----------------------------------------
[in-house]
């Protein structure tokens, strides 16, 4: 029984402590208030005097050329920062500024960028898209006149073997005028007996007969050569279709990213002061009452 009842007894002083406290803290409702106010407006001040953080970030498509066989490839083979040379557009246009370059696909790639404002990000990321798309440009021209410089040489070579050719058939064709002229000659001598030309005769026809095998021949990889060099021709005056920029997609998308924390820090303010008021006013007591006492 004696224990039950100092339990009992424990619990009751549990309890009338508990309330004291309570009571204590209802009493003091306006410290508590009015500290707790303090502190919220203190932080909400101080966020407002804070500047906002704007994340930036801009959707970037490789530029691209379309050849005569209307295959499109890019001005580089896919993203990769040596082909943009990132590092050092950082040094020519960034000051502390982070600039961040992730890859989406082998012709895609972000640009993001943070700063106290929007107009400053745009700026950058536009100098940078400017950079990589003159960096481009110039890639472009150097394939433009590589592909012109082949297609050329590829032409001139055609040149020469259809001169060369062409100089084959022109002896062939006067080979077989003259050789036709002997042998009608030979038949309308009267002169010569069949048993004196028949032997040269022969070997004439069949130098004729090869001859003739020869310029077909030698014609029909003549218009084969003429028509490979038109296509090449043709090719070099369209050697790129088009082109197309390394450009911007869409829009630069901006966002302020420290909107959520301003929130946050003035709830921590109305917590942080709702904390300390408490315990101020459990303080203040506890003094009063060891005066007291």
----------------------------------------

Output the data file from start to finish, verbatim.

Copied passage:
[in-house]
């Protein structure tokens, strides 16, 4: 029984402590208030005097050329920062500024960028898209006149073997005028007996007969050569279709990213002061009452 009842007894002083406290803290409702106010407006001040953080970030498509066989490839083979040379557009246009370059696909790639404002990000990321798309440009021209410089040489070579050719058939064709002229000659001598030309005769026809095998021949990889060099021709005056920029997609998308924390820090303010008021006013007591006492 004696224990039950100092339990009992424990619990009751549990309890009338508990309330004291309570009571204590209802009493003091306006410290508590009015500290707790303090502190919220203190932080909400101080966020407002804070500047906002704007994340930036801009959707970037490789530029691209379309050849005569209307295959499109890019001005580089896919993203990769040596082909943009990132590092050092950082040094020519960034000051502390982070600039961040992730890859989406082998012709895609972000640009993001943070700063106290929007107009400053745009700026950058536009100098940078400017950079990589003159960096481009110039890639472009150097394939433009590589592909012109082949297609050329590829032409001139055609040149020469259809001169060369062409100089084959022109002896062939006067080979077989003259050789036709002997042998009608030979038949309308009267002169010569069949048993004196028949032997040269022969070997004439069949130098004729090869001859003739020869310029077909030698014609029909003549218009084969003429028509490979038109296509090449043709090719070099369209050697790129088009082109197309390394450009911007869409829009630069901006966002302020420290909107959520301003929130946050003035709830921590109305917590942080709702904390300390408490315990101020459990303080203040506890003094009063060891005066007291």